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Join the Canadian Dental Hygienists Association
in speaking up about improved access to preventive oral health care.


Prevention is key to good oral health. All Canadians need and deserve access to timely, high quality preventive oral hygiene services.


But for many Canadians, especially vulnerable populations like seniors, there are significant barriers to accessing the oral health care they need for their overall health, wellbeing, and quality of life  


It’s time to support seniors’ oral health!

Oral health is an integral part of overall health and well-being

CDHA defines oral health as “the state of the mouth and associated structures being free from disease and, where future disease is inhibited, maintaining functions such as eating, talking, and smiling, contributing to overall health, well-being, and quality of life.”


Dental hygienists see the first-hand impacts of poor oral health when early and regular preventive care is neglected or non-existent. That’s why the profession has long called for expanded access to preventive oral care services for people in Canada.


Oral diseases are often associated with various systemic health conditions such as diabetes, respiratory, and cardiovascular diseases. If not treated adequately, appropriately, and proactively, oral health concerns can quickly become larger problems with severe consequences for one’s overall health and well-being. This costs our health care system an estimated $1 billion annually and places the safety and well-being of Canadians at risk.


Oral health concerns cost our health care system an estimated $1 billion annually.

Canada’s universal health care system includes dental/oral health care. As a result, access to oral health and dental coverage is typically facilitated one of three ways: dental benefits provided by a person’s employer (specific plan coverage per employee per year will vary based on employer’s choice of insurance plan), eligibility coverage under a federally- or provincially-funded dental program, or out-of-pocket spending for those with the financial means.

For seniors without the income or accessibility required to access routine oral health services,  the additional risk to their oral health and overall health is critical. Many older Canadians forego dental appointments and treatments because of cost alone, and issues surrounding geographical access and mobility only compound the situation.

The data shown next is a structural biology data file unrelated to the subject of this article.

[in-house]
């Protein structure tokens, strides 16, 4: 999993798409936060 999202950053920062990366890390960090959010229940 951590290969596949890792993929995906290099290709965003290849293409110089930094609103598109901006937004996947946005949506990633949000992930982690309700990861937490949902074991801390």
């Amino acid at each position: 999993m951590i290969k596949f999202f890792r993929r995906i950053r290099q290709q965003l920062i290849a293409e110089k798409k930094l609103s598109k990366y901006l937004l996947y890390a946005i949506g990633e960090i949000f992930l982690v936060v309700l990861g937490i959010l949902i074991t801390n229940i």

Learn more

What are Canadians saying?

Highlights of Abacus Data findings from a national survey of 2,200 Canadian residents from January 26 to 31, 2023, include:


identified ability to pay as a very serious/serious barrier to oral care.


identified lack of government-funded programs as a very serious/serious barrier to oral care.


identified restricted mobility as a very serious/serious barrier to oral care.


want oral health included in national standards for long-term care (LTC).


say that oral health services are non-existent or minimal.


support federal government funding for preventive and basic oral health services.


How do dental hygienists help?

As essential primary health care providers who work with older adults every day, dental hygienists play a vital role in the delivery of oral health services, education, and health promotion.  Dental hygienists fill the gaps that currently exist in oral health care services across the country by facilitating greater and more equitable access to oral health care for seniors and other vulnerable populations.


Dental hygienists across Canada are here to help


It is imperative that the Canada Dental Care Plan, the first iteration of which is set to be released at the end of this year, recognizes the specific needs of Canada’s most vulnerable populations like seniors and includes comprehensive coverage for both preventive and therapeutic services. Seniors deserve unimpeded, timely access to high-quality, preventive oral health care. Healthy smiles should last a lifetime.

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